Development agency claims investment licences now ready in three hours


The Zambia Development Agency (ZDA) says it has reduced the time frame in which investment licences are issued from 10 days to three hours.

This announcement was made by the ZDA Director General, Albert Halwampa, at the Zambia-Hungary business forum in Lusaka.

Halwampa noted ZDA was working with investors to handhold them in every step they take and help them where they find challenges. ZDA, he explained, was doing this to ensure both local and foreign investors succeed.

“We have made improvement in some processes such as the issuance of investment licences where one can even apply online and get it within a day.

“You know there are countries we are competing with such as Rwanda and Kenya they give in six hours but we are doing much better because we now do it in three hours,” Halwampa said.

At the same event, Commerce, Trade and Industry Permanent Secretary – Investments and Industrialisation, Crusivia Hichikumba, said Zambia had recorded a substantial increase in committed investments from US$3 billion in 2021 to about US$40 billion last year.

Hichikumba said this was supported by the good governance and favourable policies for investment.

He noted that government had put in place policies and institutions to promote economic growth such as the creation of Special Economic Zones intended to promote the manufacturing and export of finished products.

“The business landscape in Zambia has seen remarkable developments in the last six decades, with significant growth in various sectors contributing to the country’s gross domestic product.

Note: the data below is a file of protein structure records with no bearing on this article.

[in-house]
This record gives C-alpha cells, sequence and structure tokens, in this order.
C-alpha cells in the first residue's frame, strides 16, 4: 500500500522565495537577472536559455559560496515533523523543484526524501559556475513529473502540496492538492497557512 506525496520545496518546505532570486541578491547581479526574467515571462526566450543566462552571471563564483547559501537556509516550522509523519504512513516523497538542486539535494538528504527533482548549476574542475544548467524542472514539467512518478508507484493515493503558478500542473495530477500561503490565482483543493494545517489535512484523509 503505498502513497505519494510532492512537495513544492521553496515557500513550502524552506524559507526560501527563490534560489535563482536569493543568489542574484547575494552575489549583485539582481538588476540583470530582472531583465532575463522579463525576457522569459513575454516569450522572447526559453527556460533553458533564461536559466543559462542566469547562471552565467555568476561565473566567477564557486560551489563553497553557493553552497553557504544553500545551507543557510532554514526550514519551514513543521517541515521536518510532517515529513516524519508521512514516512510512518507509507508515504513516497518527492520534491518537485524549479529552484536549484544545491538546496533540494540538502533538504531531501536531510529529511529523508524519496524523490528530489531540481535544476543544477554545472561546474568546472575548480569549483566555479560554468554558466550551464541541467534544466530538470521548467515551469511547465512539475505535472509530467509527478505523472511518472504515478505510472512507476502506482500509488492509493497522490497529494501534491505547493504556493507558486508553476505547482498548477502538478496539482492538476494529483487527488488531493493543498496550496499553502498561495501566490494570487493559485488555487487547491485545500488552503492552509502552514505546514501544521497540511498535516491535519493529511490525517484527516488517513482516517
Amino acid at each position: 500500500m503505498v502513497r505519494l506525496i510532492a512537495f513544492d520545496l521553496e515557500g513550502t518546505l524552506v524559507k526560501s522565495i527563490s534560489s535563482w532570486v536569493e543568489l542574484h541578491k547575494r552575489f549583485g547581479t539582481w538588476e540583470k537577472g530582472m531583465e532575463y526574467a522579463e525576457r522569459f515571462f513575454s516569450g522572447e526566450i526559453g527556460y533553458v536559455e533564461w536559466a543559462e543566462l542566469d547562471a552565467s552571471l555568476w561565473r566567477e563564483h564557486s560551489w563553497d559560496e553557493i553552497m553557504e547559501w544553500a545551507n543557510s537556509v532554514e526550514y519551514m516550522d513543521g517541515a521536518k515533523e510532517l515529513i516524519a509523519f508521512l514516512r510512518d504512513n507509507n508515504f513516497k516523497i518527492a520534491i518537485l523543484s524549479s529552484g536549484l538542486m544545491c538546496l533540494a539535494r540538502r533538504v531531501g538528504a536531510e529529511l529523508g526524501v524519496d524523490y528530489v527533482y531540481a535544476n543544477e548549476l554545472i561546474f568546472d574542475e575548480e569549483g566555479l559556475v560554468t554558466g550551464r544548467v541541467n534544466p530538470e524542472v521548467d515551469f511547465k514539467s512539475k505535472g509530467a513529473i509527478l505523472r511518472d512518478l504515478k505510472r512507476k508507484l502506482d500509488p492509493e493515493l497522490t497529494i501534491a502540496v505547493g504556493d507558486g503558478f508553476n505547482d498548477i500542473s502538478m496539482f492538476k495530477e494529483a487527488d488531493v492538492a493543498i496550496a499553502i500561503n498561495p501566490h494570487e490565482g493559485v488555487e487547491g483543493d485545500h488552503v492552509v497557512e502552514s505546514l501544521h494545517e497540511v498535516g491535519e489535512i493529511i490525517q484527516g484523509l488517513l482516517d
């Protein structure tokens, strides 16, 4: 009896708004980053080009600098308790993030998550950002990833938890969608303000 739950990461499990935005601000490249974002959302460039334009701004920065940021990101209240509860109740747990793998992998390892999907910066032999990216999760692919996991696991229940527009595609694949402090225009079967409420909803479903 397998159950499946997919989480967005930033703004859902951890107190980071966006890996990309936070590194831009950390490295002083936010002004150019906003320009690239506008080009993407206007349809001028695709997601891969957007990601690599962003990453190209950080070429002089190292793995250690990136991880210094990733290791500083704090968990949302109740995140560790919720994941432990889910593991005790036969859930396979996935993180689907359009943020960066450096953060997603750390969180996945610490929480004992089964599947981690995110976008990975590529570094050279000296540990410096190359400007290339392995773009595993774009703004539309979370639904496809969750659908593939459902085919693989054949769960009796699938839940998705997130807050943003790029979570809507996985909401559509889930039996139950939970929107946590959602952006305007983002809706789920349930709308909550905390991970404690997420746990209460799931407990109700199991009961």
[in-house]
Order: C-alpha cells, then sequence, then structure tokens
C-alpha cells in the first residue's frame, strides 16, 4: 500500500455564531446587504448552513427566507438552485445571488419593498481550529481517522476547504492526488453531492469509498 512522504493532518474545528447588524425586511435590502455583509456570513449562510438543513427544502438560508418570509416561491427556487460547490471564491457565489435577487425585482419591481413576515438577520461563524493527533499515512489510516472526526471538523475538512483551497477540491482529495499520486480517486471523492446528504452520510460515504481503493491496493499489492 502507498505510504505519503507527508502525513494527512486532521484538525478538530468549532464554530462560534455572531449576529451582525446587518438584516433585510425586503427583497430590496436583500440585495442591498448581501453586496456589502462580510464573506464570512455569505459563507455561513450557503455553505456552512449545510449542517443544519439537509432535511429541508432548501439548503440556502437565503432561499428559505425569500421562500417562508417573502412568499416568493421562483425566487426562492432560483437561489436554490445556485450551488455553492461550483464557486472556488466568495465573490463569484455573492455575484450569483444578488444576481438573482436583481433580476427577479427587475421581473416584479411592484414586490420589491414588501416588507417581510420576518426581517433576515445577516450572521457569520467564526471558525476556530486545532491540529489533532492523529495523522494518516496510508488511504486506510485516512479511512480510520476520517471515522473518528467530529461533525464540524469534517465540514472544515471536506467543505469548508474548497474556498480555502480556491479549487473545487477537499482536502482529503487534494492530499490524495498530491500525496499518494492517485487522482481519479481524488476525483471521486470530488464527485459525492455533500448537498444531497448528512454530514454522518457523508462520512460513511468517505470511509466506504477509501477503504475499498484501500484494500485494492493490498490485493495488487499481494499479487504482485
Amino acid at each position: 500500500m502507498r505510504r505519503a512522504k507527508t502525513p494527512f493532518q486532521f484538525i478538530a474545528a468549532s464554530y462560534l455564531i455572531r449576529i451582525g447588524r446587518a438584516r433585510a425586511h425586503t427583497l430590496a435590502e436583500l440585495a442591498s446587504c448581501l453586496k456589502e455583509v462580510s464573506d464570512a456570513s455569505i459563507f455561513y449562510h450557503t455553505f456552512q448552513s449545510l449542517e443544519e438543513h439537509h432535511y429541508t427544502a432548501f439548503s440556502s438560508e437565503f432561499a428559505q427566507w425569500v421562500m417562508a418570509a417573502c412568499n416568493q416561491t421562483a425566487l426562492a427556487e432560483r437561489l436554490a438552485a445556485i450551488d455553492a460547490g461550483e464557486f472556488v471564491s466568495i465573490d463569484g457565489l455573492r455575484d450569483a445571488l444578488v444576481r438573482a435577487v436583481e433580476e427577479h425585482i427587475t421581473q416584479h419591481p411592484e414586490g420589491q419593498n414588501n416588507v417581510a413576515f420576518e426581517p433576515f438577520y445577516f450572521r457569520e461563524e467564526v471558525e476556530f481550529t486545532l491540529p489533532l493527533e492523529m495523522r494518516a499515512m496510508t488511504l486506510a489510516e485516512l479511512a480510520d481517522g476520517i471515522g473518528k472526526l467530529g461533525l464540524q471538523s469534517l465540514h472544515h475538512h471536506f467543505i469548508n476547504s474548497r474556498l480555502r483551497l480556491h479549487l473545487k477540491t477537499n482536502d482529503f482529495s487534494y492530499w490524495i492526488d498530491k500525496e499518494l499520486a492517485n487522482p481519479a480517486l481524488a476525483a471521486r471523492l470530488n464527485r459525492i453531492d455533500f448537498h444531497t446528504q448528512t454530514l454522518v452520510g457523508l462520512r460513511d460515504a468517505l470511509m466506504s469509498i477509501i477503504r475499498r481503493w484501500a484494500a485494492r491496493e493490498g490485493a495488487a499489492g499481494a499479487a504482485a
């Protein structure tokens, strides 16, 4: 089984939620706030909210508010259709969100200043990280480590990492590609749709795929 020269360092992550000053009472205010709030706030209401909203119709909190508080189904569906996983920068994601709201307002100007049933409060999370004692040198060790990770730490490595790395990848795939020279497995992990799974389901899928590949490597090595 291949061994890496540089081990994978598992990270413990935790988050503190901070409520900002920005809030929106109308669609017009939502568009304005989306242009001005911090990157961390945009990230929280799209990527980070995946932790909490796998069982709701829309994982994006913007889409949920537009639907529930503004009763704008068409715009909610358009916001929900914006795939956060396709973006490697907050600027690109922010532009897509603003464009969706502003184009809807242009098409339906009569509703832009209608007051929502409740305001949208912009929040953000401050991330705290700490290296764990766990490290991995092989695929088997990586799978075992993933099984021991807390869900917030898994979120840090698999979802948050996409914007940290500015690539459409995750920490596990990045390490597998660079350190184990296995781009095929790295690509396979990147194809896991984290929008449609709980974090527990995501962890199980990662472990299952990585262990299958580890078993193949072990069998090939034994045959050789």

“We have witnessed the expansion of industries such as mining, agriculture, manufacturing, health and education among others which have played a pivotal role in driving economic growth and creating employment opportunities for our people,” he said.

Meanwhile, Hungary Charge d’Affaires, Viktor Fulop, expressed optimism that the event would fill a vital gap and establish a new tradition that foster business and cultural ties between the two countries.

Fulop said despite the Hungarian diplomatic mission being established in Zambia only three years ago, companies and investors from that country had been here for over a decade.

“The timeliness of this forum is underscored by the presence of Hungarian companies with significant experience in water management, a particularly relevant topic due to the effects of El Nino.

“Additionally, there are Hungarian Information Technology companies present that offer solutions which can support Zambia’s economic objectives,” he said.

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